The reality is that the media are probably the most powerful of all our institutions today and they, or rather we, too often are squandering our power and ignoring our obligations. The consequence of our abdication of responsibility is the ugly spectacle of idiot culture!
We are in the process of creating what deserves to be called the idiot culture. Not an idiot sub-culture, which every society has bubbling beneath the surface and which can provide harmless fun; but the culture itself. For the first time, the weird and the stupid and the coarse are becoming our cultural norm, even our cultural ideal.
The failures of the press have contributed immensely to the emergence of a talk-show nation, in which public discourse is reduced to ranting and raving and posturing. We now have a mainstream press whose news agenda is increasingly influenced by this netherworld.
June 17, 1972. Nine o'clock Saturday morning. Early for the telephone. Woodward fumbled for the receiver and snapped awake. The city editor of the Washington Post was on the line. Five men had been arrested earlier that morning in a burglary attempt at Democratic headquarters, carrying photographic equipment and electronic gear. Could he come in?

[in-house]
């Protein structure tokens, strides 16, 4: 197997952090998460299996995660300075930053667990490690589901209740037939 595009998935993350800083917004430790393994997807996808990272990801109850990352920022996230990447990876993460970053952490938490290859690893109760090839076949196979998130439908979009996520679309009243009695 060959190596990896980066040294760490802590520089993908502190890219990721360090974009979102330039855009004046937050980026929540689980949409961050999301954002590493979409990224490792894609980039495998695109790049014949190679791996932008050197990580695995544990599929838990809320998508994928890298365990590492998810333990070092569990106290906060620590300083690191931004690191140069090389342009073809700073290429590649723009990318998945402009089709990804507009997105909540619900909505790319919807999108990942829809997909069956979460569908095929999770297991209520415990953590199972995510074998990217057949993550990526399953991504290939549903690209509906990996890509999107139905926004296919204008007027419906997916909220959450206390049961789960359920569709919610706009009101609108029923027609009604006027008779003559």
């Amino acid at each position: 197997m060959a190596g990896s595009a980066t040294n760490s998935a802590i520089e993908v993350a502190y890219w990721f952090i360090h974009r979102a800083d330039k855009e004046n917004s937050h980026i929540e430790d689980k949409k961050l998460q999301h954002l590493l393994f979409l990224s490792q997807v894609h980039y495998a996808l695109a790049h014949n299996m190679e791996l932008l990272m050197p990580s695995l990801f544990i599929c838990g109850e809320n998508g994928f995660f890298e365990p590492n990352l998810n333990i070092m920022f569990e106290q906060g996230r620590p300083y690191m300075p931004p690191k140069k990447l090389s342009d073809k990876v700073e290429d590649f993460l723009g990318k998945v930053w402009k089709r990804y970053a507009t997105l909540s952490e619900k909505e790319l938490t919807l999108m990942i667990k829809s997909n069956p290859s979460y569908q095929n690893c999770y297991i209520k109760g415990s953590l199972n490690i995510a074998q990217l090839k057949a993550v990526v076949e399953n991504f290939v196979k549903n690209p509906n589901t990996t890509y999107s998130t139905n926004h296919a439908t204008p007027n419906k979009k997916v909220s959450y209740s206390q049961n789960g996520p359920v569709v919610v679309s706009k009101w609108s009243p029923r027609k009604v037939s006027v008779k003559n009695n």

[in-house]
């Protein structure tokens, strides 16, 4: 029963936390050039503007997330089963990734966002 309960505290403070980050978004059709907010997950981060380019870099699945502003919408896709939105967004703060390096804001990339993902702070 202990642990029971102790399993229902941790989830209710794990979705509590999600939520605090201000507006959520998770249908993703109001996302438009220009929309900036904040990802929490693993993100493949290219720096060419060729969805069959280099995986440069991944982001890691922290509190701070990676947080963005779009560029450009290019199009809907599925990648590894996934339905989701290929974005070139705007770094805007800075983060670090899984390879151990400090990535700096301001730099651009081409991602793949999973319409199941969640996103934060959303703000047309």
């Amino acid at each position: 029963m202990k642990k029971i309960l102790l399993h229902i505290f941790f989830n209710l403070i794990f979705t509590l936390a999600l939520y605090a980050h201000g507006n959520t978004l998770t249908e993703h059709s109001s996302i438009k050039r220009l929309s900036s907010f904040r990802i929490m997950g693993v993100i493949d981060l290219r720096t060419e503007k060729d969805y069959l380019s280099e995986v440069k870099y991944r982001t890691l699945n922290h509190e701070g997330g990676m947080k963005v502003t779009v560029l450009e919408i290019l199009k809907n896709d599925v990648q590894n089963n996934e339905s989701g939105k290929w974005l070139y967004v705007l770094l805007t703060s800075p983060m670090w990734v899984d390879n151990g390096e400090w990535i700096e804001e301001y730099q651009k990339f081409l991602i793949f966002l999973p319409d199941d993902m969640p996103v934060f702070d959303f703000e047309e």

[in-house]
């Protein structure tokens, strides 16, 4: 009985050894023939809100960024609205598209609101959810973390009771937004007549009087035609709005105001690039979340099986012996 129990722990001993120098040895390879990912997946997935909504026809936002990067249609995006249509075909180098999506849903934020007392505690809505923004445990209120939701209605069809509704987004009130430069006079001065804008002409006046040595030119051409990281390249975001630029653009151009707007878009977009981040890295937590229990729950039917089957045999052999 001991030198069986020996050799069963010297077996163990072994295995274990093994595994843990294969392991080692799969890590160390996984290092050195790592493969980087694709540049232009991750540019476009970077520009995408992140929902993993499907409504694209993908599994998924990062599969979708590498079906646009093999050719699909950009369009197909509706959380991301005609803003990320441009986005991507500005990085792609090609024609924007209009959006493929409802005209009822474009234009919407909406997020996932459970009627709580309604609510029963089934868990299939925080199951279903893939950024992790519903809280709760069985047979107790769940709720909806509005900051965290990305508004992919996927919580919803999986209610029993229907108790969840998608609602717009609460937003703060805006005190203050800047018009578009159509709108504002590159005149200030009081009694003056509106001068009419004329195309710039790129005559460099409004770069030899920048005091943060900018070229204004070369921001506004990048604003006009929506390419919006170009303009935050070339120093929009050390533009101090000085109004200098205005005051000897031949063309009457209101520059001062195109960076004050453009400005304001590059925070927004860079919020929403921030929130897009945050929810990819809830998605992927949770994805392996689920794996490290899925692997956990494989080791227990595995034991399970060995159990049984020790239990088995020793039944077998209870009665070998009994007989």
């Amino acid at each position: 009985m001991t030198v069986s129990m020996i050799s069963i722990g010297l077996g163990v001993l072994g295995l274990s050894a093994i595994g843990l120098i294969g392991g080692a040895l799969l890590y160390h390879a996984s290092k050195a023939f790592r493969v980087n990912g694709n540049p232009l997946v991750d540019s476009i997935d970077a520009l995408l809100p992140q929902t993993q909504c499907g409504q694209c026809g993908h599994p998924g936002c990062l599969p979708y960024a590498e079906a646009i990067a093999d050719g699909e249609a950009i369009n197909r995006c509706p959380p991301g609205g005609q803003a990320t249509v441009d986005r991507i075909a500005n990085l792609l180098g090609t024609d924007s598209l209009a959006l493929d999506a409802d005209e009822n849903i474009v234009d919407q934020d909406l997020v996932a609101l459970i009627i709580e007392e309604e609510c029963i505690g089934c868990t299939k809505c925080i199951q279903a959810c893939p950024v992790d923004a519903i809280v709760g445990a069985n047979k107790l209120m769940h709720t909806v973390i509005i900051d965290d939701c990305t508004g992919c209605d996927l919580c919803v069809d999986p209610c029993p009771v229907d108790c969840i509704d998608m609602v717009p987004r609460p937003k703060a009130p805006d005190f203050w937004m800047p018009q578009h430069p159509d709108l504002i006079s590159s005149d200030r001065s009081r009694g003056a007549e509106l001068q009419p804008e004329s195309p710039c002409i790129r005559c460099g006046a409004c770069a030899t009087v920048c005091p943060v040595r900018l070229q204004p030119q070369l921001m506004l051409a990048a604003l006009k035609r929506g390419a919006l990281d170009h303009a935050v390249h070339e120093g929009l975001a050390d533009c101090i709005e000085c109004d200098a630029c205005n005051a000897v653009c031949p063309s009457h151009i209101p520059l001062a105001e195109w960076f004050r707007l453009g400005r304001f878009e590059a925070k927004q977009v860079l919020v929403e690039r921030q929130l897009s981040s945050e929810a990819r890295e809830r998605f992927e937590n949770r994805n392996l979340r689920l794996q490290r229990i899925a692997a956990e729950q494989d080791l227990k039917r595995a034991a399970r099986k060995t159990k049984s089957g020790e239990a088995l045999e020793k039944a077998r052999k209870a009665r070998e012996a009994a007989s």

At heart, Sussman was a theoretician. In another age, he might have been a Talmudic scholar. He had cultivated a Socratic method, zinging question after question at the reporters: Who moved over from Commerce to CRP with Stans? What about Mitchell's secretary? Why won't anybody say when Liddy went to the White House or who worked with him there? Mitchell and Stans both ran the budget committee, right? What does that tell you? Then Sussman would puff on his pipe, a satisfied grin on his face.
What will a Hillary Clinton presidency look like? The answer by now seems obvious: It will look like her presidential campaign, which in turn looks increasingly like the first Clinton presidency. Which is to say, high-minded ideals, lowered execution, half truths, outright lies (and imaginary flights), take-no prisoners politics, some very good policy ideas, a presidential spouse given to wallowing in anger and self-pity, and a succession of aides and surrogates pushed under the bus when things don't go right. Which is to say, often.
The lowest form of popular culture - lack of information, misinformation, disinformation, and a contempt for the truth or the reality of most people's lives - has overrun real journalism. Today, ordinary Americans are being stuffed with garbage.